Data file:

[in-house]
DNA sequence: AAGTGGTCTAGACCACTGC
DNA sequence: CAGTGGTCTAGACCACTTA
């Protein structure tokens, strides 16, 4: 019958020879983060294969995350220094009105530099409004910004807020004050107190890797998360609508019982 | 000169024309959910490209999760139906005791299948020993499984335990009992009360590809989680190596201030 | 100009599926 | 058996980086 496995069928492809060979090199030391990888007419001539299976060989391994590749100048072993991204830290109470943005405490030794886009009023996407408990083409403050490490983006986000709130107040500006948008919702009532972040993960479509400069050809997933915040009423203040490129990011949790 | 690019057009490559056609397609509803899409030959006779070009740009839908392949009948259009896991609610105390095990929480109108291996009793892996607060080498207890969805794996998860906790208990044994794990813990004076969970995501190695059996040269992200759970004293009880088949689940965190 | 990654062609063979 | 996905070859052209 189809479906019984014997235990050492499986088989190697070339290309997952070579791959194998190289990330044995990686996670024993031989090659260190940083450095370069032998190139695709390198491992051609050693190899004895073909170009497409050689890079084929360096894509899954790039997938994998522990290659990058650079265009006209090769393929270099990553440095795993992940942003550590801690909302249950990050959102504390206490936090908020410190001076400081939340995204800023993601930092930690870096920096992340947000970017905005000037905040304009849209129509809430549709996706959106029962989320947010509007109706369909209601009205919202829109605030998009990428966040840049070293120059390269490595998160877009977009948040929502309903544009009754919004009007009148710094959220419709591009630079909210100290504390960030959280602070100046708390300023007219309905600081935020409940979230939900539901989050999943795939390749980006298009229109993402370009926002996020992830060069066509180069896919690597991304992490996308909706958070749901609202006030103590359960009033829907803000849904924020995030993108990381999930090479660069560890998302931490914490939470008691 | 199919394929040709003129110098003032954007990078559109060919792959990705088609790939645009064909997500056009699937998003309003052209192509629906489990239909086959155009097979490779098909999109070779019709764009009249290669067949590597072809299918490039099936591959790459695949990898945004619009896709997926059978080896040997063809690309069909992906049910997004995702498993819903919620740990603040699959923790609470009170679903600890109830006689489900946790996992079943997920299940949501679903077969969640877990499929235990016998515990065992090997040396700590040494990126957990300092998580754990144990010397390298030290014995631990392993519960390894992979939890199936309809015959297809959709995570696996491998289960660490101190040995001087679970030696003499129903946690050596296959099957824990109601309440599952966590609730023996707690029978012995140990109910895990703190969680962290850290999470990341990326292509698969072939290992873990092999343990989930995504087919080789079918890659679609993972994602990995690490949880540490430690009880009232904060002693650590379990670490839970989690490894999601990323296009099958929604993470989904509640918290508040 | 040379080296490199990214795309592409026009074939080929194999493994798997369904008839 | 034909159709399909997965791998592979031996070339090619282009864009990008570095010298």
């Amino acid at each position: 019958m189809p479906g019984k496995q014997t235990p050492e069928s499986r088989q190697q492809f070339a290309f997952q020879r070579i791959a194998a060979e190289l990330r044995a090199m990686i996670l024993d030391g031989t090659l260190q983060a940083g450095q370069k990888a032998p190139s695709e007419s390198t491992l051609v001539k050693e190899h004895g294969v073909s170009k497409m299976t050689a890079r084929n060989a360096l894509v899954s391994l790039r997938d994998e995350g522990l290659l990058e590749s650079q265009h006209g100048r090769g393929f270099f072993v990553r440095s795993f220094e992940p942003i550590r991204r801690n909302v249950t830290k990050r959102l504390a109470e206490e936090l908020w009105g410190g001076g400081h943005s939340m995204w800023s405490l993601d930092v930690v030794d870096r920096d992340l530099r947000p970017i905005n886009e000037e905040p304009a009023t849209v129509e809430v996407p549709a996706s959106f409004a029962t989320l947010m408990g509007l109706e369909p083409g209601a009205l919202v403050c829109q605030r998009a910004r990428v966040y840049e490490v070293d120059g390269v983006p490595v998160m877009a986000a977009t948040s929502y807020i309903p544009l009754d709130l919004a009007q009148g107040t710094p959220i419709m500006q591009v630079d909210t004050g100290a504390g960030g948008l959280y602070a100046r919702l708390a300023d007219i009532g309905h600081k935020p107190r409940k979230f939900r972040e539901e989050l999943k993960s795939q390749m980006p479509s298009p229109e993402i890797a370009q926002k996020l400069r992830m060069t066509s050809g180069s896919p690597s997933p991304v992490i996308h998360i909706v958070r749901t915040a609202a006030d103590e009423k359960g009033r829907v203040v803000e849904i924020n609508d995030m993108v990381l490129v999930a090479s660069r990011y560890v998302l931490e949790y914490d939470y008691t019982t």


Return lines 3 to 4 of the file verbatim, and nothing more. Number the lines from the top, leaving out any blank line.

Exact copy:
DNA sequence: CAGTGGTCTAGACCACTTA
């Protein structure tokens, strides 16, 4: 019958020879983060294969995350220094009105530099409004910004807020004050107190890797998360609508019982 | 000169024309959910490209999760139906005791299948020993499984335990009992009360590809989680190596201030 | 100009599926 | 058996980086 496995069928492809060979090199030391990888007419001539299976060989391994590749100048072993991204830290109470943005405490030794886009009023996407408990083409403050490490983006986000709130107040500006948008919702009532972040993960479509400069050809997933915040009423203040490129990011949790 | 690019057009490559056609397609509803899409030959006779070009740009839908392949009948259009896991609610105390095990929480109108291996009793892996607060080498207890969805794996998860906790208990044994794990813990004076969970995501190695059996040269992200759970004293009880088949689940965190 | 990654062609063979 | 996905070859052209 189809479906019984014997235990050492499986088989190697070339290309997952070579791959194998190289990330044995990686996670024993031989090659260190940083450095370069032998190139695709390198491992051609050693190899004895073909170009497409050689890079084929360096894509899954790039997938994998522990290659990058650079265009006209090769393929270099990553440095795993992940942003550590801690909302249950990050959102504390206490936090908020410190001076400081939340995204800023993601930092930690870096920096992340947000970017905005000037905040304009849209129509809430549709996706959106029962989320947010509007109706369909209601009205919202829109605030998009990428966040840049070293120059390269490595998160877009977009948040929502309903544009009754919004009007009148710094959220419709591009630079909210100290504390960030959280602070100046708390300023007219309905600081935020409940979230939900539901989050999943795939390749980006298009229109993402370009926002996020992830060069066509180069896919690597991304992490996308909706958070749901609202006030103590359960009033829907803000849904924020995030993108990381999930090479660069560890998302931490914490939470008691 | 199919394929040709003129110098003032954007990078559109060919792959990705088609790939645009064909997500056009699937998003309003052209192509629906489990239909086959155009097979490779098909999109070779019709764009009249290669067949590597072809299918490039099936591959790459695949990898945004619009896709997926059978080896040997063809690309069909992906049910997004995702498993819903919620740990603040699959923790609470009170679903600890109830006689489900946790996992079943997920299940949501679903077969969640877990499929235990016998515990065992090997040396700590040494990126957990300092998580754990144990010397390298030290014995631990392993519960390894992979939890199936309809015959297809959709995570696996491998289960660490101190040995001087679970030696003499129903946690050596296959099957824990109601309440599952966590609730023996707690029978012995140990109910895990703190969680962290850290999470990341990326292509698969072939290992873990092999343990989930995504087919080789079918890659679609993972994602990995690490949880540490430690009880009232904060002693650590379990670490839970989690490894999601990323296009099958929604993470989904509640918290508040 | 040379080296490199990214795309592409026009074939080929194999493994798997369904008839 | 034909159709399909997965791998592979031996070339090619282009864009990008570095010298």